5G distribution: Technology and telecommunications companies need to dance

The auction for the 5G network should start next month. But the controversy over the distribution of 5G terrestrial waves to private companies is refusing to subside.

As the government allows direct spectrum allocations to independent companies to set up private 5G networks, global technology giants and India’s large IT companies are keen to acquire the same.

This directly pitted them against telecommunications operators such as Reliance Jio, Airtel and Vodafone. Indian telecommunications companies fear that such a distribution will enter the lucrative 5G corporate business, with technology companies gaining market share.

Industry experts believe that while private companies need to get 5G, the government needs to create a level playing field in terms of pricing to make it a win-win situation for both telecommunications and technology companies.

“Globally, 5G licenses are also given to companies. There are many private networks. You do not need to go to the telecommunications operators to get your own private network. The government has started auctioning telecommunications spectrum and now they are trying to follow the global thing (in the allocation of 5G spectrum). If 5G is made available to technology companies, they will build their private network and have their centers in India, ”said B. Balakrishnan, chairman of Exfinity Ventures and former CFO of Infosys. DH.

He said private companies should be allowed to receive 5G over the air, but that telecoms’ concerns about a level playing field should also be addressed.

“If you look at telecommunications, their profitable business is businesses. So these players can’t afford to lose a profitable business after spending so much money on the spectrum, “Balakrishnan added.

Read | India will have 500 million 5G subscribers by 2027: Report

Most analysts predict that the business rationale for 5G will be highly dependent on corporate business. Some estimates suggest that about 40% of the total 5G revenue of local telecoms companies will come from the corporate business alone.

“5G has more cases of corporate use. It will see more applications in autonomous driving, intelligent manufacturing, telehealth, digital learning and much more. If technology companies have their own 5G spectrum, they can present PoCs (proof of concepts) to customers, independent of telecommunications. Having your own network will help penetrate Industry 4.0 much better, ”said Pareekh Jain, IT outsourcing consultant and founder of Pareekh Consulting.

The Indian market may not hold the key

However, industry insiders also suggested that the Indian market may not be the real motivation behind owning a 5G network for Indian IT services companies such as Tata Consultancy Services and Infosys, among others.

Although the Indian market is of great importance to companies such as Google, Microsoft, Facebook and others; Indian IT companies are more inclined to acquire 5G over the air to demonstrate their experience to global customers to participate in major transformational deals in the telecommunications sector.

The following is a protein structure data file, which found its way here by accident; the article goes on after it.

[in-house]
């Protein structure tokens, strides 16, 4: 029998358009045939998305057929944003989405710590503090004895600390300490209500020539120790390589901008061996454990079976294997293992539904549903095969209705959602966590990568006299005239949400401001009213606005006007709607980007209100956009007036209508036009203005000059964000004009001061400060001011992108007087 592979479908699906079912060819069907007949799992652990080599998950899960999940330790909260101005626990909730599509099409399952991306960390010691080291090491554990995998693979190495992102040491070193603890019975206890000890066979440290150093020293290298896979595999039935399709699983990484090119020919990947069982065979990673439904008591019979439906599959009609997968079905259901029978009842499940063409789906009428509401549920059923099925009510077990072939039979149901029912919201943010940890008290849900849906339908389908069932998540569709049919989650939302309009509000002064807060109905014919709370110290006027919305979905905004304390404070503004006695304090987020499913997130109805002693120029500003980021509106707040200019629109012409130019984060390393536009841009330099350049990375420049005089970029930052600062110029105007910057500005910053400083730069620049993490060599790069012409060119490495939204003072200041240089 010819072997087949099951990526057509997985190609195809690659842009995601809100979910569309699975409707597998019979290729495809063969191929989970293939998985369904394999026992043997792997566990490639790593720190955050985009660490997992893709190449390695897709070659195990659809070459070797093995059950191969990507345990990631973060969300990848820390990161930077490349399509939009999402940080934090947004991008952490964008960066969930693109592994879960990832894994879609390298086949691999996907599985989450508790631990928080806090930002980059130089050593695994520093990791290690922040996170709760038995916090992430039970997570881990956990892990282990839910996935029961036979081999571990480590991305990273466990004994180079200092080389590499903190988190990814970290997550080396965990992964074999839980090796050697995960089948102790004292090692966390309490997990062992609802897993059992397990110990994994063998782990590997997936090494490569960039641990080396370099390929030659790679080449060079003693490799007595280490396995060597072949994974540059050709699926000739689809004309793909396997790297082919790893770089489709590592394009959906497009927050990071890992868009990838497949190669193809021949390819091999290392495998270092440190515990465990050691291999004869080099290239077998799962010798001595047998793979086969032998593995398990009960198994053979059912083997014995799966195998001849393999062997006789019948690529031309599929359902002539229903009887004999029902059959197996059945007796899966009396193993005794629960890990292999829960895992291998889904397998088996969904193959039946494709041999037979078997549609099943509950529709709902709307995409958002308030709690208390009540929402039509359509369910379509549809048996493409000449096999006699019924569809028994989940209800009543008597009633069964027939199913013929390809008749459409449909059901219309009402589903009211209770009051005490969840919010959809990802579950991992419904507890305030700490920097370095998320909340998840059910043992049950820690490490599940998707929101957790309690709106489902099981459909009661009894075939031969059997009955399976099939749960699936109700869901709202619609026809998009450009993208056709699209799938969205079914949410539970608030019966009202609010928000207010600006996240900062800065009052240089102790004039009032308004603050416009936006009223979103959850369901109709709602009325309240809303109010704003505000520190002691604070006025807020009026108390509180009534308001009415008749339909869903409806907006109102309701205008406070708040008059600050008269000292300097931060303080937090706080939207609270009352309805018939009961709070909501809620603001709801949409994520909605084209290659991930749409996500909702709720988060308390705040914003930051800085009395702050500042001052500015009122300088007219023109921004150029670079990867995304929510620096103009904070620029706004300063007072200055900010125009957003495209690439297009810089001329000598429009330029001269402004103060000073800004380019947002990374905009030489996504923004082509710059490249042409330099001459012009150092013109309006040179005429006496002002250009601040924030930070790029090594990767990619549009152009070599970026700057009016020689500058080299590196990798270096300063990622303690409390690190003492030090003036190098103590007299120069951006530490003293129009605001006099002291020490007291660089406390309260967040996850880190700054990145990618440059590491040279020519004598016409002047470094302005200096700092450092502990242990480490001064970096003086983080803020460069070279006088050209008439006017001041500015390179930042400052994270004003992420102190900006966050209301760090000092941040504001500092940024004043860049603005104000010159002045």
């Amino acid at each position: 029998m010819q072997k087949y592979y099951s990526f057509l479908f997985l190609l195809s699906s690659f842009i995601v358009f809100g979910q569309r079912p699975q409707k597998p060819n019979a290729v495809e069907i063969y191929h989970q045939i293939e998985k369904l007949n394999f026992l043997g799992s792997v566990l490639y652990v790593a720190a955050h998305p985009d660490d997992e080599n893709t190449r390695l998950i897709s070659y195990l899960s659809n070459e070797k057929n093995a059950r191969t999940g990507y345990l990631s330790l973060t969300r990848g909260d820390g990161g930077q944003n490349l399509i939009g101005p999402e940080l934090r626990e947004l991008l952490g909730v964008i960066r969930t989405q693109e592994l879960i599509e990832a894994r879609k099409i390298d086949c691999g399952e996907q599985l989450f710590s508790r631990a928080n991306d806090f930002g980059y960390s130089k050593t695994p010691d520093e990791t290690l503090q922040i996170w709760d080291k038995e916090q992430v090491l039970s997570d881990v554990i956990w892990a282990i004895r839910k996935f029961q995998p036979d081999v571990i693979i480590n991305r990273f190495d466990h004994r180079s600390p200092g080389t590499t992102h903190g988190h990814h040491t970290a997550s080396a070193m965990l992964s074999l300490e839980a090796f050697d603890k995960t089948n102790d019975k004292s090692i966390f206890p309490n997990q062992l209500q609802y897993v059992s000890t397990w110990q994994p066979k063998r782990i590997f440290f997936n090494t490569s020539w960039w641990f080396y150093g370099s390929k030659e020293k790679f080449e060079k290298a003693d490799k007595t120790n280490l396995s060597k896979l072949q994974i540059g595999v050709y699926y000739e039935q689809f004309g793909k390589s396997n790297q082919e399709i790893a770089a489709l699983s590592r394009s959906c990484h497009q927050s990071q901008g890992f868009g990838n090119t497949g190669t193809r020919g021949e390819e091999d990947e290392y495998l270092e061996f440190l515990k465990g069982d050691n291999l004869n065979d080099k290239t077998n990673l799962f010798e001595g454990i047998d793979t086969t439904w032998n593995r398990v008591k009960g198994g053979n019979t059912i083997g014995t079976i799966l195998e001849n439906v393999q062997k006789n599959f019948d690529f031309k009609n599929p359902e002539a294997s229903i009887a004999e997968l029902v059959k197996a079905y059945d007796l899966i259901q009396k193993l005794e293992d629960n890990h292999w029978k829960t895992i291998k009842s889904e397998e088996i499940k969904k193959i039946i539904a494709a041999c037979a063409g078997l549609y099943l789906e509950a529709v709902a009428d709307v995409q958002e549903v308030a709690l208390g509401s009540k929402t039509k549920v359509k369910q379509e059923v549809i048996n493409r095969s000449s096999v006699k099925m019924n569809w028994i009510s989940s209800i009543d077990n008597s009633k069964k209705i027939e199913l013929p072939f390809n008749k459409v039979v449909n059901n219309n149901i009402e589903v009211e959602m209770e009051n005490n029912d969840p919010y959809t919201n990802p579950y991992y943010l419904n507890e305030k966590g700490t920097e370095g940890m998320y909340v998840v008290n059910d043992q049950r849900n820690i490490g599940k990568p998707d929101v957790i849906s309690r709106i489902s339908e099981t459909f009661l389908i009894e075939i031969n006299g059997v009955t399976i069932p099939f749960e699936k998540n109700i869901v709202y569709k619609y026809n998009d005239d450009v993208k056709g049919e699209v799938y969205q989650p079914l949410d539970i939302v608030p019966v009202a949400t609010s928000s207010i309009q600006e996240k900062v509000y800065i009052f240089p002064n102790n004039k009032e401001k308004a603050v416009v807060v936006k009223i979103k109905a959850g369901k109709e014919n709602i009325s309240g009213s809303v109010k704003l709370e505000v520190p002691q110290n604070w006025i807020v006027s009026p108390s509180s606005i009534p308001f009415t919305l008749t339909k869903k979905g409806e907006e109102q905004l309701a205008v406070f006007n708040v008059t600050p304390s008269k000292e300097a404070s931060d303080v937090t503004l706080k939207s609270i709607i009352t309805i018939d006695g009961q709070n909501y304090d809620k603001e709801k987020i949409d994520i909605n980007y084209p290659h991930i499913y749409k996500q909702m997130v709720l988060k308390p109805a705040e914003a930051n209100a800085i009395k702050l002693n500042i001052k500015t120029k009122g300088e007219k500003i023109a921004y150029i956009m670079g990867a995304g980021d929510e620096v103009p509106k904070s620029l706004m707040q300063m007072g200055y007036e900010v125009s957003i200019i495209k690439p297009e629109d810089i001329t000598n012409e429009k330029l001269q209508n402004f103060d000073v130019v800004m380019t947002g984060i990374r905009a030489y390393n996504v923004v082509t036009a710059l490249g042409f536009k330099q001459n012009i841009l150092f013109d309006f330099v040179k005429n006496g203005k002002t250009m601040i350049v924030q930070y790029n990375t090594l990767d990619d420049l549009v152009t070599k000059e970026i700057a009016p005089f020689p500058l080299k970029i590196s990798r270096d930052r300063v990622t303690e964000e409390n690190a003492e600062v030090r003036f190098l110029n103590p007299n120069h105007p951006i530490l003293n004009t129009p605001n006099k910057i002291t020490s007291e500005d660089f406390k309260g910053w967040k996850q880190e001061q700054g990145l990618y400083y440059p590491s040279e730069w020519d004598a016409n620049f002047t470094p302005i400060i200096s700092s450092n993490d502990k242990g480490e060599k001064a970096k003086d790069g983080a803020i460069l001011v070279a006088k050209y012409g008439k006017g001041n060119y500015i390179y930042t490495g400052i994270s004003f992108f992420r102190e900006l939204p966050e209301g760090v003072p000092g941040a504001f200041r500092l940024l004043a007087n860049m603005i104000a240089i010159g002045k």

“Technology companies want their own range to be able to develop different uses. First, these companies will showcase their capabilities, and then they will be able to participate in 5G-related digital transformation contracts worldwide. This is critical because India has not yet implemented 5G. For Indian IT companies, the domestic market may not be of immediate interest compared to telecommunications or other technology companies, ”said Jane of Pareekh Consulting.

Other analysts said 5G would open up a wide range of opportunities for all IT services companies worldwide. In India, smart manufacturing will gain momentum amid the government’s drive to do in India.

“There are many opportunities in the IoT and the IoT industrial space that will be created with the introduction of 5G in India. We have already seen global technology companies like IBM, Qualcomm see some traction and these companies are in a good position to cash in on the emerging opportunities in this space. Among Indian companies, TCS, Tata Communications, Tech Mahindra and Infosys, among others, can also benefit, “said Mrinal Rai, chief analyst at global consulting firm ISG.

There is no conflict of interest

While the struggle between telecommunications and technology companies for spectrum allocation continues, most experts believe that the relationship between the two groups of companies is symbiotic in nature. Because many of these technology companies work as service providers for Indian telecom companies. For example, companies such as TCS, Tech Mahindra and IBM work with Airtel in various fields. Similarly, Google and Facebook are companies that invest in Reliance Jio Platforms.

“There is no conflict of interest. The IT company provides a service and the telecommunications operator is a customer, ”Balakrishnan said. “These companies compete in some areas and cooperate in others. So in this case, it is not a conflict of interest, “said a source.

From this perspective, 5G has the potential to change the industrial landscape in India with accelerated digital adoption. Therefore, the government needs to find a good balance on various aspects, including pricing for deep cooperation between telecommunications companies and technology companies. Because any unhealthy competition delaying the introduction of 5G could be costly for India given the current uncertain economic environment.

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